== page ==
Speaking on condition of anonymity, a Palestinian security source said that the person championing a lenient approach toward the Palestinian economy, and who is very worried about its potential collapse, is Maj.-Gen. Yoav “Poli” Mordechai, the coordinator of government activities in the territories. From Mordechai’s perspective, promoting and maintaining the Palestinian economy is a paramount Israeli interest. Accordingly, the way the IDF should confront the intifada is not by implementing military measures, but by improving the Palestinians’ standard of living and giving them hope.

How long can the IDF’s policy of containment and restraint last? How long will Eizenkot and Mordechai be able to withstand the pressure from Netanyahu and his ministers? The answer depends on what develops with the intifada. It depends on whether forces from Palestinian organizations join it and stoke more violence or whether it peters out over time, and the IDF’s policy of restraint proves itself.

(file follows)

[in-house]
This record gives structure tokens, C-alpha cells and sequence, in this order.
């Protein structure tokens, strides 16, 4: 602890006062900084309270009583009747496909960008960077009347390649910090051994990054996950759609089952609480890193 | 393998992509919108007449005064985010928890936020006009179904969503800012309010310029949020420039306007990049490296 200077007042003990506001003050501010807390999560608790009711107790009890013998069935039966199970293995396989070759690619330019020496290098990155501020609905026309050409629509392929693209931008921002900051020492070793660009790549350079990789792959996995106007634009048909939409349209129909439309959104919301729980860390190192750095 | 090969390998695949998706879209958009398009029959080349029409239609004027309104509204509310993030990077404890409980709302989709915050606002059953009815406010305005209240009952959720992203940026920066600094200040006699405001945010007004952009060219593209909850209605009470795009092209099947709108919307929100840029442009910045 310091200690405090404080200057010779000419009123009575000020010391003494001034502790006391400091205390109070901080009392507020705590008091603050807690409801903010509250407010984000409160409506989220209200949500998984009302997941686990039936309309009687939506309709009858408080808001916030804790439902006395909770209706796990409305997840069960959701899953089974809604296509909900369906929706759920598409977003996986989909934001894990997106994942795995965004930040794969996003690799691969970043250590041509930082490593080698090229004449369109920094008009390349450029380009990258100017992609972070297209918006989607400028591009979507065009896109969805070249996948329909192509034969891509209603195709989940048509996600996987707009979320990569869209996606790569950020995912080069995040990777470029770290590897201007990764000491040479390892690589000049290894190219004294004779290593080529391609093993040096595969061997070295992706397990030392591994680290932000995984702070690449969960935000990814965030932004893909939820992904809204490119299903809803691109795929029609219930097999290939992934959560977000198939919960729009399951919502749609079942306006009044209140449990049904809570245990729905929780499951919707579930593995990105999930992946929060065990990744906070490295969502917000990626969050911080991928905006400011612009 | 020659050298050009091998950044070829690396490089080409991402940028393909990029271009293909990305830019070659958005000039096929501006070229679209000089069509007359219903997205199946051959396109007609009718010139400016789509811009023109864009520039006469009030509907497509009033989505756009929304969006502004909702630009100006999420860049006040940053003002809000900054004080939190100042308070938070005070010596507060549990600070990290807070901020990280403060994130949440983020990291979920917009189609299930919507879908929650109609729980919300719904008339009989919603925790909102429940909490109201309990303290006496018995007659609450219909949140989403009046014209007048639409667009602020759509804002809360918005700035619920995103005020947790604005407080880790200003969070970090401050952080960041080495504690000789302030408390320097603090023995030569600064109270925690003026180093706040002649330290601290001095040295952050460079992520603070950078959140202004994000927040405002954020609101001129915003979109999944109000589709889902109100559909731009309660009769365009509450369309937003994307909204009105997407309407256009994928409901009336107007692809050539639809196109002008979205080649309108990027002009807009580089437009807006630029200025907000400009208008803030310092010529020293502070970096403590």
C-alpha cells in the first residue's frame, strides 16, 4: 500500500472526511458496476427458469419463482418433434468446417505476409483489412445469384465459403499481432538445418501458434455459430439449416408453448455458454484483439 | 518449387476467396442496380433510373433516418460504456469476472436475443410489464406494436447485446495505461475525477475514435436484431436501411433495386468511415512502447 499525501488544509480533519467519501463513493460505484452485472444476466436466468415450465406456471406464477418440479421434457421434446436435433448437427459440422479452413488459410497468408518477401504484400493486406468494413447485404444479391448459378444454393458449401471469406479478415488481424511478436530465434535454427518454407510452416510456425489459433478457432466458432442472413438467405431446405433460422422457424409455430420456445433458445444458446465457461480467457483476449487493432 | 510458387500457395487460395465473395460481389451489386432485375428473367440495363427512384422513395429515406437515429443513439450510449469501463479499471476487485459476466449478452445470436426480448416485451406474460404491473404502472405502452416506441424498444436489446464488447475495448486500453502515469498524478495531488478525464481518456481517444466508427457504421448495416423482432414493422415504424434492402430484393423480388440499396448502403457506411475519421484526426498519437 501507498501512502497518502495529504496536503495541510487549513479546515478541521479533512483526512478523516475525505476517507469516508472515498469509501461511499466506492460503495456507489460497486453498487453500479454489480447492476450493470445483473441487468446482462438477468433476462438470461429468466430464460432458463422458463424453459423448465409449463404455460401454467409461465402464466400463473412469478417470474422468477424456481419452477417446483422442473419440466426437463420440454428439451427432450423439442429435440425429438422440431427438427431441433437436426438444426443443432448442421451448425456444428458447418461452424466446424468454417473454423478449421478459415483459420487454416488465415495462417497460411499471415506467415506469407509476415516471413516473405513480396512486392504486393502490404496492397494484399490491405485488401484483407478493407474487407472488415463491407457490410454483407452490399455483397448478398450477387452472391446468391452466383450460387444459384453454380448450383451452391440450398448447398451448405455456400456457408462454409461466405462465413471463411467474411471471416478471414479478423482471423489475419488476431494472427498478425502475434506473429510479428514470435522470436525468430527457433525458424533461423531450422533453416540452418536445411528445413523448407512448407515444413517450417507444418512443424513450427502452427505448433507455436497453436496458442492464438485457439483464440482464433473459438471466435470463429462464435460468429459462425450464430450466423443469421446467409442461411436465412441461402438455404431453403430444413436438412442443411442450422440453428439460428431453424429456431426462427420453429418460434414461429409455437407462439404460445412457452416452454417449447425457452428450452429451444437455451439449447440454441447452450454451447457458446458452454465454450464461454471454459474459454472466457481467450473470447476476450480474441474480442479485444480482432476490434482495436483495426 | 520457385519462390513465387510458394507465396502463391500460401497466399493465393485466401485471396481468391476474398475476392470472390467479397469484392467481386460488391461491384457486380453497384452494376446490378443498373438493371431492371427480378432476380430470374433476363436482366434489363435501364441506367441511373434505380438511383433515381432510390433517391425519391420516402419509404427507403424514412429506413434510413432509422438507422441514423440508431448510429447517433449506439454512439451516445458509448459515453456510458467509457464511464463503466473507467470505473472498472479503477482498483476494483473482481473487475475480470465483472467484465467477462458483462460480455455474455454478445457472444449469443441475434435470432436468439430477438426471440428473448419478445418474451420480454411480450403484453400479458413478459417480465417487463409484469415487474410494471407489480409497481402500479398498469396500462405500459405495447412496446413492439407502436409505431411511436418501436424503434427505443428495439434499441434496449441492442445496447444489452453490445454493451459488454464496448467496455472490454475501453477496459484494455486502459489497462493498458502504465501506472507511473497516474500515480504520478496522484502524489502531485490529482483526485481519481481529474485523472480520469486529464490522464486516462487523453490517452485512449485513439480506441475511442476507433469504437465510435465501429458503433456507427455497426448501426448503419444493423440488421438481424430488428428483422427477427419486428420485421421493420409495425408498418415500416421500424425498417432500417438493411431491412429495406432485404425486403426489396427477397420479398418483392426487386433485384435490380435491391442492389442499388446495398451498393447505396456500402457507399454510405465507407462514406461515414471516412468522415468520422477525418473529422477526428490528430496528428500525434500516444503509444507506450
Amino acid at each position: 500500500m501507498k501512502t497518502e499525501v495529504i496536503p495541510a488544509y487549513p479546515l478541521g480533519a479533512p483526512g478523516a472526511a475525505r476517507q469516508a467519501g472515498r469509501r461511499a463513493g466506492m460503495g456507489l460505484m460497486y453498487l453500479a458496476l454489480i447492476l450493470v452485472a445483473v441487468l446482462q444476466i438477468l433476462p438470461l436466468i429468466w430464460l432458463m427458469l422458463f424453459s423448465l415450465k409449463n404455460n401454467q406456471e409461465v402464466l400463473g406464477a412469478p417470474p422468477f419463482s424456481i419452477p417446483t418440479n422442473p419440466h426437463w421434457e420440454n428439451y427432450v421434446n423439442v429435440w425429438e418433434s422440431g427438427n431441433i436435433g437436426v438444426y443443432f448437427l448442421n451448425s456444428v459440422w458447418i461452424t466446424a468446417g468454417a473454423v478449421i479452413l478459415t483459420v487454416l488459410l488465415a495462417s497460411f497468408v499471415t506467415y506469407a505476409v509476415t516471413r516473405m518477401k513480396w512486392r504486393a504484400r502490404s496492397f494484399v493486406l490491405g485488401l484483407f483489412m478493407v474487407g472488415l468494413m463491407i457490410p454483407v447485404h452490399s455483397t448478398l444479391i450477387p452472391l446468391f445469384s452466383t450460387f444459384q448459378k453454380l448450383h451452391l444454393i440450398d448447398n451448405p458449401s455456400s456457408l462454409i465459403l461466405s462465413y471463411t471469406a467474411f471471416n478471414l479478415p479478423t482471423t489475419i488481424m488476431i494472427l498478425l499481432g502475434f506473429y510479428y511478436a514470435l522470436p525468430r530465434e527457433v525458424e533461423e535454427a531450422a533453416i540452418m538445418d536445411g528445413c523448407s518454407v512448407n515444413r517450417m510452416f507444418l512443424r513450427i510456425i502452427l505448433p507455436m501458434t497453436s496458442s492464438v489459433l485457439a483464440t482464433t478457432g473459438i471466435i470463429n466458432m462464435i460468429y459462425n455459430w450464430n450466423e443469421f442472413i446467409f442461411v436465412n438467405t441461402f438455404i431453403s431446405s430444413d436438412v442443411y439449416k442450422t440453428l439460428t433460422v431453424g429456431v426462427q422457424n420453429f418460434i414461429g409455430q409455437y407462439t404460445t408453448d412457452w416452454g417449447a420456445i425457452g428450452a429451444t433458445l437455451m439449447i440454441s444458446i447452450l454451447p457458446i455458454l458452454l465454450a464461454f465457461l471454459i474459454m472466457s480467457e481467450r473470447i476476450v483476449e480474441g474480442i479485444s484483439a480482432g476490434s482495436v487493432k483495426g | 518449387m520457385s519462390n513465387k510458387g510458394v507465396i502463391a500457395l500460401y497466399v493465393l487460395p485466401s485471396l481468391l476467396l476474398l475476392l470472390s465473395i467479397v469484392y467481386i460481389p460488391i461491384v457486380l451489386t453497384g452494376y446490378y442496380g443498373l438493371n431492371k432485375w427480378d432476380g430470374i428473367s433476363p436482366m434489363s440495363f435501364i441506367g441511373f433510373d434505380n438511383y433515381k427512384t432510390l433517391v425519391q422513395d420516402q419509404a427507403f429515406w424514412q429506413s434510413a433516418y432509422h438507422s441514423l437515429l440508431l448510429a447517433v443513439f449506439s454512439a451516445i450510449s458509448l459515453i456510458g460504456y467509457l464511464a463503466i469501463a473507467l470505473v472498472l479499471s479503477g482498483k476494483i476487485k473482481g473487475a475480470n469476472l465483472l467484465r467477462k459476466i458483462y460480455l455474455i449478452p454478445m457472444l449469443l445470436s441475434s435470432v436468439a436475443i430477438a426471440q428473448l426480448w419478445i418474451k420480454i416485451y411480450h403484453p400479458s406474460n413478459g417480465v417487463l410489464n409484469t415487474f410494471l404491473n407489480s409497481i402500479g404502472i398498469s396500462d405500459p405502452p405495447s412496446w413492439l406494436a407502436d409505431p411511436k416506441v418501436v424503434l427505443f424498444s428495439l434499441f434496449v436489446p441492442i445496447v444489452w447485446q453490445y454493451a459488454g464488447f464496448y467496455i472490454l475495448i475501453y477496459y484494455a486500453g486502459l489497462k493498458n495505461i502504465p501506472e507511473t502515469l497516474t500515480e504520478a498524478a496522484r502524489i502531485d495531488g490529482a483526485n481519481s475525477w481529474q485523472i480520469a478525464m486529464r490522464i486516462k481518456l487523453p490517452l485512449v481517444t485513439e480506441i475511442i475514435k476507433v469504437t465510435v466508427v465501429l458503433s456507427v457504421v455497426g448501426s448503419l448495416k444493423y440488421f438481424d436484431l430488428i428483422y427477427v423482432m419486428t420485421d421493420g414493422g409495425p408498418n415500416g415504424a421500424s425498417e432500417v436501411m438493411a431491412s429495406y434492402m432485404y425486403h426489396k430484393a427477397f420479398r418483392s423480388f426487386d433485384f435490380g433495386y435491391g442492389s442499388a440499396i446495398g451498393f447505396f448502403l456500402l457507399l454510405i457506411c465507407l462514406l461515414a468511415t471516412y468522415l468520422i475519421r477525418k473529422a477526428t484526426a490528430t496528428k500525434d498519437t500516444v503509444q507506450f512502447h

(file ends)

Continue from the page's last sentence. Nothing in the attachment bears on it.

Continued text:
That a Palestinian police officer perpetrated an attack has restricted the IDF top brass's room to maneuver in their dialogue with Israel’s political establishment. The closure of Ramallah following the Bet El attack has sent a message not only to the PA, but to the IDF as well. Netanyahu has given the chief of staff and the coordinator of government activities in the territories one more extension to fight the intifada by employing limited civilian measures, but their time is running out.